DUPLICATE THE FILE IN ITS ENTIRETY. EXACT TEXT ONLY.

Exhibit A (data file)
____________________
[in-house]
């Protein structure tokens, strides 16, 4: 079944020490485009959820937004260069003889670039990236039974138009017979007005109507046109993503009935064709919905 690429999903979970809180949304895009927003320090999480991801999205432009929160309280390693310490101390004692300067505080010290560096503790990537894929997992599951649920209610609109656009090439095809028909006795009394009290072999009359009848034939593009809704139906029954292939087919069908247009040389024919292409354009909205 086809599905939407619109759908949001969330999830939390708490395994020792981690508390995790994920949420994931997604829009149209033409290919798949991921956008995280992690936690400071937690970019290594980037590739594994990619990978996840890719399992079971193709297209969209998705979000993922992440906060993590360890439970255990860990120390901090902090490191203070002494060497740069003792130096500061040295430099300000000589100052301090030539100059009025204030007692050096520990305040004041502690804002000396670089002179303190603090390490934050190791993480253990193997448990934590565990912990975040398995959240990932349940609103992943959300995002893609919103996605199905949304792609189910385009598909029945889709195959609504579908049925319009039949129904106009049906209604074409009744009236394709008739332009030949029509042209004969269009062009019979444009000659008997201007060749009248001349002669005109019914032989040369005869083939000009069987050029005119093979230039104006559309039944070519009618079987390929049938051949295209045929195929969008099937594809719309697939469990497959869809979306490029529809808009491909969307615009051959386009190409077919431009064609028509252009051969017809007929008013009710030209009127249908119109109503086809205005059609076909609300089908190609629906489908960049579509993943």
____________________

[in-house]
């Protein structure tokens, strides 16, 4: 079944020490485009959820937004260069003889670039990236039974138009017979007005109507046109993503009935064709919905 690429999903979970809180949304895009927003320090999480991801999205432009929160309280390693310490101390004692300067505080010290560096503790990537894929997992599951649920209610609109656009090439095809028909006795009394009290072999009359009848034939593009809704139906029954292939087919069908247009040389024919292409354009909205 086809599905939407619109759908949001969330999830939390708490395994020792981690508390995790994920949420994931997604829009149209033409290919798949991921956008995280992690936690400071937690970019290594980037590739594994990619990978996840890719399992079971193709297209969209998705979000993922992440906060993590360890439970255990860990120390901090902090490191203070002494060497740069003792130096500061040295430099300000000589100052301090030539100059009025204030007692050096520990305040004041502690804002000396670089002179303190603090390490934050190791993480253990193997448990934590565990912990975040398995959240990932349940609103992943959300995002893609919103996605199905949304792609189910385009598909029945889709195959609504579908049925319009039949129904106009049906209604074409009744009236394709008739332009030949029509042209004969269009062009019979444009000659008997201007060749009248001349002669005109019914032989040369005869083939000009069987050029005119093979230039104006559309039944070519009618079987390929049938051949295209045929195929969008099937594809719309697939469990497959869809979306490029529809808009491909969307615009051959386009190409077919431009064609028509252009051969017809007929008013009710030209009127249908119109109503086809205005059609076909609300089908190609629906489908960049579509993943």